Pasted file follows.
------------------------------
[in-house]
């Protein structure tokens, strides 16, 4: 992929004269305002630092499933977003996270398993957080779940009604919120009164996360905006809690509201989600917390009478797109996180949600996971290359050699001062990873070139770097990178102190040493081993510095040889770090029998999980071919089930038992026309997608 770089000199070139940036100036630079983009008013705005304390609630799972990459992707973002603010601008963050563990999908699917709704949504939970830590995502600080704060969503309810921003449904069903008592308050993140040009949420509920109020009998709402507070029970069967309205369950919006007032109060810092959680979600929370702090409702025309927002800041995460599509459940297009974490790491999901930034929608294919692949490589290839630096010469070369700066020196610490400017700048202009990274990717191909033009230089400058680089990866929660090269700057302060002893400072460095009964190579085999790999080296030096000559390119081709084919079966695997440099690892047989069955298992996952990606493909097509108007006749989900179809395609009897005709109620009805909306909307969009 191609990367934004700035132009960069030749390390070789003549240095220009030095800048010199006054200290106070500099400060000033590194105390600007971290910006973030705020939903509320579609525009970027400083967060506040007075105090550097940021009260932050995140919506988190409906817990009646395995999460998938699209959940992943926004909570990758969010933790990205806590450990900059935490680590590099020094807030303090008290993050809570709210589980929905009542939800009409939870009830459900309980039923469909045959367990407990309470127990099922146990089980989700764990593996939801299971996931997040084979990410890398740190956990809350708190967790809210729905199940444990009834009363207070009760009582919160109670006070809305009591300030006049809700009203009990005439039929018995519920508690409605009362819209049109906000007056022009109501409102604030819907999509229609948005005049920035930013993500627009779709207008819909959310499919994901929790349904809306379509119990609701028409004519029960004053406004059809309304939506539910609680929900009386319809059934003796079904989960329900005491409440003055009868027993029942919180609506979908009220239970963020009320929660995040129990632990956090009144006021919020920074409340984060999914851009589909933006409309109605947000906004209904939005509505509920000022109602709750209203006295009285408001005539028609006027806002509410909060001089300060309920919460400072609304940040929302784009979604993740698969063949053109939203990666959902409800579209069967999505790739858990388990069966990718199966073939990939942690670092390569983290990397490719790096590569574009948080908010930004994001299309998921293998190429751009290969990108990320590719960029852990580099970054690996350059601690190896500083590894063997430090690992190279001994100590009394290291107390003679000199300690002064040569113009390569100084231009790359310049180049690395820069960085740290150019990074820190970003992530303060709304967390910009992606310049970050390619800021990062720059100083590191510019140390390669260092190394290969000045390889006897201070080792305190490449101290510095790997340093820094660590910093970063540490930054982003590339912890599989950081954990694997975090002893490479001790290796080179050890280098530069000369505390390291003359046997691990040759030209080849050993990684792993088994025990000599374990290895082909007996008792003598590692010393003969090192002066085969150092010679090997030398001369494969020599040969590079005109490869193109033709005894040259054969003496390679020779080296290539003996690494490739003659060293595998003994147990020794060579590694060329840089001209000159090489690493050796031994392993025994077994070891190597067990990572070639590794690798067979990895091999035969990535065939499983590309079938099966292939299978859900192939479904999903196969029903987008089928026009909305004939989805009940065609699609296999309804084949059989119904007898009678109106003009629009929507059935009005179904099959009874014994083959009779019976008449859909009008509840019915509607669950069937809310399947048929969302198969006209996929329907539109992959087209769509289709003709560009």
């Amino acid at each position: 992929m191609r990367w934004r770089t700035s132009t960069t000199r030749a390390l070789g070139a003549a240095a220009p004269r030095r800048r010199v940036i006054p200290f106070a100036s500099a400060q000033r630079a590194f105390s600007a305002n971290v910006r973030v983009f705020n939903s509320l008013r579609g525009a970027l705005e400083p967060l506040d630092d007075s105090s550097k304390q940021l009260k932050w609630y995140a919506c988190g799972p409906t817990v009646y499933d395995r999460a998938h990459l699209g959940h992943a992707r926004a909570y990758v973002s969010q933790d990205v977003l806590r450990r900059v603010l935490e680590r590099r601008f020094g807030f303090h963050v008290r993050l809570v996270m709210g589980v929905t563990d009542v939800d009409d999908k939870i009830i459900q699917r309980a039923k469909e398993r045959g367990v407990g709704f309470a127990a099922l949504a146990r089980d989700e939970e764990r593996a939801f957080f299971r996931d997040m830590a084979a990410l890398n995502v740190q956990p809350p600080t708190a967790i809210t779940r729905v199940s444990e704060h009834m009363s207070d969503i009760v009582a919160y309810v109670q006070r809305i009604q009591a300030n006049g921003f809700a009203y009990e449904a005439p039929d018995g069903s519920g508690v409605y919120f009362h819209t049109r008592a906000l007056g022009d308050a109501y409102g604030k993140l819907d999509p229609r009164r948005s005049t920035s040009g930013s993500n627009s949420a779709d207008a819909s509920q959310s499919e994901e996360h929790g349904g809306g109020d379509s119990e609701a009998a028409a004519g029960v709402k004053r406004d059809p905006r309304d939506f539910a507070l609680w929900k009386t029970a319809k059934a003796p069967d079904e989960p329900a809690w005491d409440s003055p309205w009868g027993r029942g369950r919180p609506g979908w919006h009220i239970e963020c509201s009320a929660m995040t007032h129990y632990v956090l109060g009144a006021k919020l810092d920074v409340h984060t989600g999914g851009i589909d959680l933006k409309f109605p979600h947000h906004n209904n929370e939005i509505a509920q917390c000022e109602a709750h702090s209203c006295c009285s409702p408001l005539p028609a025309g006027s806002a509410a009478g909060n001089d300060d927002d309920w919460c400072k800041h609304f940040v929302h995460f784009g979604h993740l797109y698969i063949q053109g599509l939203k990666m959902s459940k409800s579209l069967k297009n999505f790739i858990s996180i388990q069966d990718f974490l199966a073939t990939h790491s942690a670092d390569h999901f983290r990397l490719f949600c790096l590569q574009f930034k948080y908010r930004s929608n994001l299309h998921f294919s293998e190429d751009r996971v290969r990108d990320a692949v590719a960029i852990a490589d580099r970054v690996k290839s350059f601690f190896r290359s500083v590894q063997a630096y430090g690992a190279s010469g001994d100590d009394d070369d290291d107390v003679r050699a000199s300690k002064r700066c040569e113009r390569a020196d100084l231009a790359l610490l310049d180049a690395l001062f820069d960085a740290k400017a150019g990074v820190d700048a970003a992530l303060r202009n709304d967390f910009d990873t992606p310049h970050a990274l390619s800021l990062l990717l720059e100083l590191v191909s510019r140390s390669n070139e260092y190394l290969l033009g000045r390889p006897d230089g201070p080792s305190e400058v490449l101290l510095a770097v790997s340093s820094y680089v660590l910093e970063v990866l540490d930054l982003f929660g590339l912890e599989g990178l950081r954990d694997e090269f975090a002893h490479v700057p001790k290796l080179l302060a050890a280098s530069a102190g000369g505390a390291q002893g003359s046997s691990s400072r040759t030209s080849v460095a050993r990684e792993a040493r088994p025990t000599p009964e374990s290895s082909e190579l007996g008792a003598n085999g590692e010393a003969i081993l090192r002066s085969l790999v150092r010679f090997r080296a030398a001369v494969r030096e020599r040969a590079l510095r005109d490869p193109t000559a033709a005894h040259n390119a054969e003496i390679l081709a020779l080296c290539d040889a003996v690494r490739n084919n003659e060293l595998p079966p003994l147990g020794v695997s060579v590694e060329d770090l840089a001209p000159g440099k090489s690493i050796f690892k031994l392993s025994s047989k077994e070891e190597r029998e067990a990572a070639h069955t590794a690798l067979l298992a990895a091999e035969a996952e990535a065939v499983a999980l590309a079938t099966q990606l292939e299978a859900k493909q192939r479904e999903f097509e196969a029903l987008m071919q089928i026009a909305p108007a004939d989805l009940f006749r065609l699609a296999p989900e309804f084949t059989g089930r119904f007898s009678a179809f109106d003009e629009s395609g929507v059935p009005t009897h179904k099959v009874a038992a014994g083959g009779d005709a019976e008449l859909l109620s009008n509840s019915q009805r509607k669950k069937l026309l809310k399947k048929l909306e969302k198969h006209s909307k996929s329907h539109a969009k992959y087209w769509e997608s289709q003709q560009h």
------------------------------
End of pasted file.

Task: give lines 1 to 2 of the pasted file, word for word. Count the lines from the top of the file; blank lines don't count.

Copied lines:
[in-house]
């Protein structure tokens, strides 16, 4: 992929004269305002630092499933977003996270398993957080779940009604919120009164996360905006809690509201989600917390009478797109996180949600996971290359050699001062990873070139770097990178102190040493081993510095040889770090029998999980071919089930038992026309997608 770089000199070139940036100036630079983009008013705005304390609630799972990459992707973002603010601008963050563990999908699917709704949504939970830590995502600080704060969503309810921003449904069903008592308050993140040009949420509920109020009998709402507070029970069967309205369950919006007032109060810092959680979600929370702090409702025309927002800041995460599509459940297009974490790491999901930034929608294919692949490589290839630096010469070369700066020196610490400017700048202009990274990717191909033009230089400058680089990866929660090269700057302060002893400072460095009964190579085999790999080296030096000559390119081709084919079966695997440099690892047989069955298992996952990606493909097509108007006749989900179809395609009897005709109620009805909306909307969009 191609990367934004700035132009960069030749390390070789003549240095220009030095800048010199006054200290106070500099400060000033590194105390600007971290910006973030705020939903509320579609525009970027400083967060506040007075105090550097940021009260932050995140919506988190409906817990009646395995999460998938699209959940992943926004909570990758969010933790990205806590450990900059935490680590590099020094807030303090008290993050809570709210589980929905009542939800009409939870009830459900309980039923469909045959367990407990309470127990099922146990089980989700764990593996939801299971996931997040084979990410890398740190956990809350708190967790809210729905199940444990009834009363207070009760009582919160109670006070809305009591300030006049809700009203009990005439039929018995519920508690409605009362819209049109906000007056022009109501409102604030819907999509229609948005005049920035930013993500627009779709207008819909959310499919994901929790349904809306379509119990609701028409004519029960004053406004059809309304939506539910609680929900009386319809059934003796079904989960329900005491409440003055009868027993029942919180609506979908009220239970963020009320929660995040129990632990956090009144006021919020920074409340984060999914851009589909933006409309109605947000906004209904939005509505509920000022109602709750209203006295009285408001005539028609006027806002509410909060001089300060309920919460400072609304940040929302784009979604993740698969063949053109939203990666959902409800579209069967999505790739858990388990069966990718199966073939990939942690670092390569983290990397490719790096590569574009948080908010930004994001299309998921293998190429751009290969990108990320590719960029852990580099970054690996350059601690190896500083590894063997430090690992190279001994100590009394290291107390003679000199300690002064040569113009390569100084231009790359310049180049690395820069960085740290150019990074820190970003992530303060709304967390910009992606310049970050390619800021990062720059100083590191510019140390390669260092190394290969000045390889006897201070080792305190490449101290510095790997340093820094660590910093970063540490930054982003590339912890599989950081954990694997975090002893490479001790290796080179050890280098530069000369505390390291003359046997691990040759030209080849050993990684792993088994025990000599374990290895082909007996008792003598590692010393003969090192002066085969150092010679090997030398001369494969020599040969590079005109490869193109033709005894040259054969003496390679020779080296290539003996690494490739003659060293595998003994147990020794060579590694060329840089001209000159090489690493050796031994392993025994077994070891190597067990990572070639590794690798067979990895091999035969990535065939499983590309079938099966292939299978859900192939479904999903196969029903987008089928026009909305004939989805009940065609699609296999309804084949059989119904007898009678109106003009629009929507059935009005179904099959009874014994083959009779019976008449859909009008509840019915509607669950069937809310399947048929969302198969006209996929329907539109992959087209769509289709003709560009």